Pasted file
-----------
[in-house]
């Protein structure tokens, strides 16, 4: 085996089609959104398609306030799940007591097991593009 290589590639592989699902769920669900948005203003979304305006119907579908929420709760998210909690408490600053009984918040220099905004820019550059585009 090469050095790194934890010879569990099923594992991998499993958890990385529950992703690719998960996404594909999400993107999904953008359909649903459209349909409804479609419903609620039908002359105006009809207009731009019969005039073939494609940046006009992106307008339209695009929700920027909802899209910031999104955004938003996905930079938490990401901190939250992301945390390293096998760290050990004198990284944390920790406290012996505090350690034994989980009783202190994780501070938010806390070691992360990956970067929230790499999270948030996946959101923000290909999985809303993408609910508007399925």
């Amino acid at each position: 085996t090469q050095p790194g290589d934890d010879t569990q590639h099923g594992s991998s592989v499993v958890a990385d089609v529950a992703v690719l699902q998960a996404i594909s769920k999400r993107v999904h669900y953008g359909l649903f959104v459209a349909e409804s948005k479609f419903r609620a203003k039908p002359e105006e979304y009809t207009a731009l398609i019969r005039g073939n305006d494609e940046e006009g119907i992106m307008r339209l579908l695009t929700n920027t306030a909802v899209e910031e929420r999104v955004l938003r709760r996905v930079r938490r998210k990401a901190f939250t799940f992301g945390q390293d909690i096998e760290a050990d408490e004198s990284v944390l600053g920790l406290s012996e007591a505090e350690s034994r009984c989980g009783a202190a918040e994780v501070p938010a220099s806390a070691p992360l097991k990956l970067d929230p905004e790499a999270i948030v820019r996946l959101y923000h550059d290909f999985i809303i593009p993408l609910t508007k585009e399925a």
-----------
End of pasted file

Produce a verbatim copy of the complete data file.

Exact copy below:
[in-house]
């Protein structure tokens, strides 16, 4: 085996089609959104398609306030799940007591097991593009 290589590639592989699902769920669900948005203003979304305006119907579908929420709760998210909690408490600053009984918040220099905004820019550059585009 090469050095790194934890010879569990099923594992991998499993958890990385529950992703690719998960996404594909999400993107999904953008359909649903459209349909409804479609419903609620039908002359105006009809207009731009019969005039073939494609940046006009992106307008339209695009929700920027909802899209910031999104955004938003996905930079938490990401901190939250992301945390390293096998760290050990004198990284944390920790406290012996505090350690034994989980009783202190994780501070938010806390070691992360990956970067929230790499999270948030996946959101923000290909999985809303993408609910508007399925």
């Amino acid at each position: 085996t090469q050095p790194g290589d934890d010879t569990q590639h099923g594992s991998s592989v499993v958890a990385d089609v529950a992703v690719l699902q998960a996404i594909s769920k999400r993107v999904h669900y953008g359909l649903f959104v459209a349909e409804s948005k479609f419903r609620a203003k039908p002359e105006e979304y009809t207009a731009l398609i019969r005039g073939n305006d494609e940046e006009g119907i992106m307008r339209l579908l695009t929700n920027t306030a909802v899209e910031e929420r999104v955004l938003r709760r996905v930079r938490r998210k990401a901190f939250t799940f992301g945390q390293d909690i096998e760290a050990d408490e004198s990284v944390l600053g920790l406290s012996e007591a505090e350690s034994r009984c989980g009783a202190a918040e994780v501070p938010a220099s806390a070691p992360l097991k990956l970067d929230p905004e790499a999270i948030v820019r996946l959101y923000h550059d290909f999985i809303i593009p993408l609910t508007k585009e399925a």